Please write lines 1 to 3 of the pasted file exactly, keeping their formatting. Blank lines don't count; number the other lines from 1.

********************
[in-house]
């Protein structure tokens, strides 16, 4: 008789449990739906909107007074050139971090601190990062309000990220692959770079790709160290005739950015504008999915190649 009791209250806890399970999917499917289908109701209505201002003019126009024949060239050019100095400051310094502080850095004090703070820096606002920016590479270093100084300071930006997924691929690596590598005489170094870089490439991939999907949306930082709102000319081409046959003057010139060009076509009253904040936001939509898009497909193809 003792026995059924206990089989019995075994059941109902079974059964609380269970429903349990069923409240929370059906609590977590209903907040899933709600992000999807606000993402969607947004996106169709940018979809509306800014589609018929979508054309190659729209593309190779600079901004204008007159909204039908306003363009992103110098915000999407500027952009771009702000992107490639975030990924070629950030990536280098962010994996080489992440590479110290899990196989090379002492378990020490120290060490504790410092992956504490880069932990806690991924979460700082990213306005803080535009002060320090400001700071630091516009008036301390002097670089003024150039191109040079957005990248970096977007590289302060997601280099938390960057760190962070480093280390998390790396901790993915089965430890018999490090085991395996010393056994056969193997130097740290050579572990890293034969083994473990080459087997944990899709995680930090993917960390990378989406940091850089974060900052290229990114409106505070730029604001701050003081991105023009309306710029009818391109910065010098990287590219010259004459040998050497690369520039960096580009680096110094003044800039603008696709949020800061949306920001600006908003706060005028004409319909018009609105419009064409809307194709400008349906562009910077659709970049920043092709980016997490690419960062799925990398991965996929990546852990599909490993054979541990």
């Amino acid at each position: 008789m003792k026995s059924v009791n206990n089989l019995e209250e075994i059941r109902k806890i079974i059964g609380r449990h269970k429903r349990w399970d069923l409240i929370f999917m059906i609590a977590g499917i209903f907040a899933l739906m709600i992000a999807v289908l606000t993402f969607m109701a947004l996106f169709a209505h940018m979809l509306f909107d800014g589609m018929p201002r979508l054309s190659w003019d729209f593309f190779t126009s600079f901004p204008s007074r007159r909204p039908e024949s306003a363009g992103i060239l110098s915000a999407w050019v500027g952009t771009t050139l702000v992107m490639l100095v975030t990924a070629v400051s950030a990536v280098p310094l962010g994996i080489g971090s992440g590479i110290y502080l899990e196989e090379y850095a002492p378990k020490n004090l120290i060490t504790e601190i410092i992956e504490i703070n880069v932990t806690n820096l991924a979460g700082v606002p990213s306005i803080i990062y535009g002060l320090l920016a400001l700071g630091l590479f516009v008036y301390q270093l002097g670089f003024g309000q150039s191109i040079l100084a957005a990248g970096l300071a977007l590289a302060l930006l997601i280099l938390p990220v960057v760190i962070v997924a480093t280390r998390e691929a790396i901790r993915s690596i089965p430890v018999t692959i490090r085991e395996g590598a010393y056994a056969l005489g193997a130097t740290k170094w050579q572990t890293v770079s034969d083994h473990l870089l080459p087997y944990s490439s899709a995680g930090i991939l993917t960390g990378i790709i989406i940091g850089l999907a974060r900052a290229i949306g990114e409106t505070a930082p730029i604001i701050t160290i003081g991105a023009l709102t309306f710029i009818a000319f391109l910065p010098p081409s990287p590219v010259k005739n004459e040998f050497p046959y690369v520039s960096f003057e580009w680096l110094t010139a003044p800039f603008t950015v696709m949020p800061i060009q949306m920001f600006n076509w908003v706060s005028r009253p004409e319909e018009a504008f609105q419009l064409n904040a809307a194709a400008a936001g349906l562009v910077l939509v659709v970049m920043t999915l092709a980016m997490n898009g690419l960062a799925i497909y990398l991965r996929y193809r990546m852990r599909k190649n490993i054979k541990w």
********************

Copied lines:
[in-house]
């Protein structure tokens, strides 16, 4: 008789449990739906909107007074050139971090601190990062309000990220692959770079790709160290005739950015504008999915190649 009791209250806890399970999917499917289908109701209505201002003019126009024949060239050019100095400051310094502080850095004090703070820096606002920016590479270093100084300071930006997924691929690596590598005489170094870089490439991939999907949306930082709102000319081409046959003057010139060009076509009253904040936001939509898009497909193809 003792026995059924206990089989019995075994059941109902079974059964609380269970429903349990069923409240929370059906609590977590209903907040899933709600992000999807606000993402969607947004996106169709940018979809509306800014589609018929979508054309190659729209593309190779600079901004204008007159909204039908306003363009992103110098915000999407500027952009771009702000992107490639975030990924070629950030990536280098962010994996080489992440590479110290899990196989090379002492378990020490120290060490504790410092992956504490880069932990806690991924979460700082990213306005803080535009002060320090400001700071630091516009008036301390002097670089003024150039191109040079957005990248970096977007590289302060997601280099938390960057760190962070480093280390998390790396901790993915089965430890018999490090085991395996010393056994056969193997130097740290050579572990890293034969083994473990080459087997944990899709995680930090993917960390990378989406940091850089974060900052290229990114409106505070730029604001701050003081991105023009309306710029009818391109910065010098990287590219010259004459040998050497690369520039960096580009680096110094003044800039603008696709949020800061949306920001600006908003706060005028004409319909018009609105419009064409809307194709400008349906562009910077659709970049920043092709980016997490690419960062799925990398991965996929990546852990599909490993054979541990």
């Amino acid at each position: 008789m003792k026995s059924v009791n206990n089989l019995e209250e075994i059941r109902k806890i079974i059964g609380r449990h269970k429903r349990w399970d069923l409240i929370f999917m059906i609590a977590g499917i209903f907040a899933l739906m709600i992000a999807v289908l606000t993402f969607m109701a947004l996106f169709a209505h940018m979809l509306f909107d800014g589609m018929p201002r979508l054309s190659w003019d729209f593309f190779t126009s600079f901004p204008s007074r007159r909204p039908e024949s306003a363009g992103i060239l110098s915000a999407w050019v500027g952009t771009t050139l702000v992107m490639l100095v975030t990924a070629v400051s950030a990536v280098p310094l962010g994996i080489g971090s992440g590479i110290y502080l899990e196989e090379y850095a002492p378990k020490n004090l120290i060490t504790e601190i410092i992956e504490i703070n880069v932990t806690n820096l991924a979460g700082v606002p990213s306005i803080i990062y535009g002060l320090l920016a400001l700071g630091l590479f516009v008036y301390q270093l002097g670089f003024g309000q150039s191109i040079l100084a957005a990248g970096l300071a977007l590289a302060l930006l997601i280099l938390p990220v960057v760190i962070v997924a480093t280390r998390e691929a790396i901790r993915s690596i089965p430890v018999t692959i490090r085991e395996g590598a010393y056994a056969l005489g193997a130097t740290k170094w050579q572990t890293v770079s034969d083994h473990l870089l080459p087997y944990s490439s899709a995680g930090i991939l993917t960390g990378i790709i989406i940091g850089l999907a974060r900052a290229i949306g990114e409106t505070a930082p730029i604001i701050t160290i003081g991105a023009l709102t309306f710029i009818a000319f391109l910065p010098p081409s990287p590219v010259k005739n004459e040998f050497p046959y690369v520039s960096f003057e580009w680096l110094t010139a003044p800039f603008t950015v696709m949020p800061i060009q949306m920001f600006n076509w908003v706060s005028r009253p004409e319909e018009a504008f609105q419009l064409n904040a809307a194709a400008a936001g349906l562009v910077l939509v659709v970049m920043t999915l092709a980016m997490n898009g690419l960062a799925i497909y990398l991965r996929y193809r990546m852990r599909k190649n490993i054979k541990w």